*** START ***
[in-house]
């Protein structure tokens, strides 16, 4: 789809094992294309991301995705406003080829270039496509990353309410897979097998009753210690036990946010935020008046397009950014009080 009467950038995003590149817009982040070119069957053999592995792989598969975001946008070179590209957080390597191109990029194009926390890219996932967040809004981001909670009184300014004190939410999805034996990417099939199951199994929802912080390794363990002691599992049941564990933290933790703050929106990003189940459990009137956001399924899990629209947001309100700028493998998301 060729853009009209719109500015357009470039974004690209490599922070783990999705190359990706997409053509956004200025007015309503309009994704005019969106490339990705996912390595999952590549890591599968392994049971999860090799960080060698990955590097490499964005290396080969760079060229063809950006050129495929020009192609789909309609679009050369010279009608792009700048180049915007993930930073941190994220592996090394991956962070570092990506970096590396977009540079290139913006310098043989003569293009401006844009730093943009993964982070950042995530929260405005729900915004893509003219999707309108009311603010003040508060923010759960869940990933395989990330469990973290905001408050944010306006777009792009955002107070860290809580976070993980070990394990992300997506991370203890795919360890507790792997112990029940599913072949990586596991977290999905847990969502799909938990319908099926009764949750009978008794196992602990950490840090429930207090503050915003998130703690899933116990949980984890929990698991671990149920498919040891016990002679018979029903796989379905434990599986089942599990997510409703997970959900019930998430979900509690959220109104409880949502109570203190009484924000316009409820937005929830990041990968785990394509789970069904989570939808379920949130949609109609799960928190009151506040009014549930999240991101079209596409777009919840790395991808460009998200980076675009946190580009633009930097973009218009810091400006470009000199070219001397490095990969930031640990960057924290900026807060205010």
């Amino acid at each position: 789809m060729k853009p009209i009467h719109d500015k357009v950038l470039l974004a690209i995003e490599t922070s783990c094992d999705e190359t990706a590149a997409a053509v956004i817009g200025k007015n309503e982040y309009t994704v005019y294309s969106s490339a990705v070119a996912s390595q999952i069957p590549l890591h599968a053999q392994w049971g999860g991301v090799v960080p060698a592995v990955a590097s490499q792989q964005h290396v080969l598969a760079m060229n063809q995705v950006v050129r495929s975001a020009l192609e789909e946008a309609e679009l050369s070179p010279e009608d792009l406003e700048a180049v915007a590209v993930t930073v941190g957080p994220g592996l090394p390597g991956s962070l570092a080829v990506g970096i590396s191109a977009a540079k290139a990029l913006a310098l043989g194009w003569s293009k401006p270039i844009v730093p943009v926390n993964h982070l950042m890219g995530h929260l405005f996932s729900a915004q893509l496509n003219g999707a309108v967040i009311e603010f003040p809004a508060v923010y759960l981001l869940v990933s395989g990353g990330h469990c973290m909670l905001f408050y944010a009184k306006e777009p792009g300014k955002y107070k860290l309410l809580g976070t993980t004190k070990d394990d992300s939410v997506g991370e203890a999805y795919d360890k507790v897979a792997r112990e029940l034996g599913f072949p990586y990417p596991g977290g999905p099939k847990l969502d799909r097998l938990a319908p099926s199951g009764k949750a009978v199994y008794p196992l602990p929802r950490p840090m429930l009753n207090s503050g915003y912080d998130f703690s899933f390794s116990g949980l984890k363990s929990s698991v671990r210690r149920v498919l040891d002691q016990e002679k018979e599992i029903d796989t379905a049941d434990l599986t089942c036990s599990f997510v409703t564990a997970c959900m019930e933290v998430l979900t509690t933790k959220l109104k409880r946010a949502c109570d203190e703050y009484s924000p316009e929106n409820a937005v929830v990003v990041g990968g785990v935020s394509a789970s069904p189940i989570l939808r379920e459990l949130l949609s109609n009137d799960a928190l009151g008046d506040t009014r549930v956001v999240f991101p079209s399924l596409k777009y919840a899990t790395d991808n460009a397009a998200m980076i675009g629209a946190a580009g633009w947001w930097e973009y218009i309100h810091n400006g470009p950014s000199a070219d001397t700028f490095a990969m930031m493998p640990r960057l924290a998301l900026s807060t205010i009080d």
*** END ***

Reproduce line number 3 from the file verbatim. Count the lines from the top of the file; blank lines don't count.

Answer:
């Amino acid at each position: 789809m060729k853009p009209i009467h719109d500015k357009v950038l470039l974004a690209i995003e490599t922070s783990c094992d999705e190359t990706a590149a997409a053509v956004i817009g200025k007015n309503e982040y309009t994704v005019y294309s969106s490339a990705v070119a996912s390595q999952i069957p590549l890591h599968a053999q392994w049971g999860g991301v090799v960080p060698a592995v990955a590097s490499q792989q964005h290396v080969l598969a760079m060229n063809q995705v950006v050129r495929s975001a020009l192609e789909e946008a309609e679009l050369s070179p010279e009608d792009l406003e700048a180049v915007a590209v993930t930073v941190g957080p994220g592996l090394p390597g991956s962070l570092a080829v990506g970096i590396s191109a977009a540079k290139a990029l913006a310098l043989g194009w003569s293009k401006p270039i844009v730093p943009v926390n993964h982070l950042m890219g995530h929260l405005f996932s729900a915004q893509l496509n003219g999707a309108v967040i009311e603010f003040p809004a508060v923010y759960l981001l869940v990933s395989g990353g990330h469990c973290m909670l905001f408050y944010a009184k306006e777009p792009g300014k955002y107070k860290l309410l809580g976070t993980t004190k070990d394990d992300s939410v997506g991370e203890a999805y795919d360890k507790v897979a792997r112990e029940l034996g599913f072949p990586y990417p596991g977290g999905p099939k847990l969502d799909r097998l938990a319908p099926s199951g009764k949750a009978v199994y008794p196992l602990p929802r950490p840090m429930l009753n207090s503050g915003y912080d998130f703690s899933f390794s116990g949980l984890k363990s929990s698991v671990r210690r149920v498919l040891d002691q016990e002679k018979e599992i029903d796989t379905a049941d434990l599986t089942c036990s599990f997510v409703t564990a997970c959900m019930e933290v998430l979900t509690t933790k959220l109104k409880r946010a949502c109570d203190e703050y009484s924000p316009e929106n409820a937005v929830v990003v990041g990968g785990v935020s394509a789970s069904p189940i989570l939808r379920e459990l949130l949609s109609n009137d799960a928190l009151g008046d506040t009014r549930v956001v999240f991101p079209s399924l596409k777009y919840a899990t790395d991808n460009a397009a998200m980076i675009g629209a946190a580009g633009w947001w930097e973009y218009i309100h810091n400006g470009p950014s000199a070219d001397t700028f490095a990969m930031m493998p640990r960057l924290a998301l900026s807060t205010i009080d």